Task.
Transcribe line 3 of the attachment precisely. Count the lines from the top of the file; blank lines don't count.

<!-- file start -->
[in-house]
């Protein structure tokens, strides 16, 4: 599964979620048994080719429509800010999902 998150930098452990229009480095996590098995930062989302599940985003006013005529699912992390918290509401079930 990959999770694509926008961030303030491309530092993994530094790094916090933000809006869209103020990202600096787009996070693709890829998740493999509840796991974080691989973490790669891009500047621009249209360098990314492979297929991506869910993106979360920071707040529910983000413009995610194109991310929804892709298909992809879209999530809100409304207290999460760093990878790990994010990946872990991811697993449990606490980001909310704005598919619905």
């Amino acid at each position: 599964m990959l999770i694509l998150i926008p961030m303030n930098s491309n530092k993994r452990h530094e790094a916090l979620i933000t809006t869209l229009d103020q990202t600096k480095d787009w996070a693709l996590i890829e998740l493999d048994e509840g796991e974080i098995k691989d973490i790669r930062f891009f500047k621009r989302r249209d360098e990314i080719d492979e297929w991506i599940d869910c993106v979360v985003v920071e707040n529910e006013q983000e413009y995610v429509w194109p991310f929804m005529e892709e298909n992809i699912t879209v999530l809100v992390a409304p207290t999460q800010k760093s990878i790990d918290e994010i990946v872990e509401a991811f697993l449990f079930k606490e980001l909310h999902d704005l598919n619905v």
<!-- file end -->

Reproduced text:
């Amino acid at each position: 599964m990959l999770i694509l998150i926008p961030m303030n930098s491309n530092k993994r452990h530094e790094a916090l979620i933000t809006t869209l229009d103020q990202t600096k480095d787009w996070a693709l996590i890829e998740l493999d048994e509840g796991e974080i098995k691989d973490i790669r930062f891009f500047k621009r989302r249209d360098e990314i080719d492979e297929w991506i599940d869910c993106v979360v985003v920071e707040n529910e006013q983000e413009y995610v429509w194109p991310f929804m005529e892709e298909n992809i699912t879209v999530l809100v992390a409304p207290t999460q800010k760093s990878i790990d918290e994010i990946v872990e509401a991811f697993l449990f079930k606490e980001l909310h999902d704005l598919n619905v």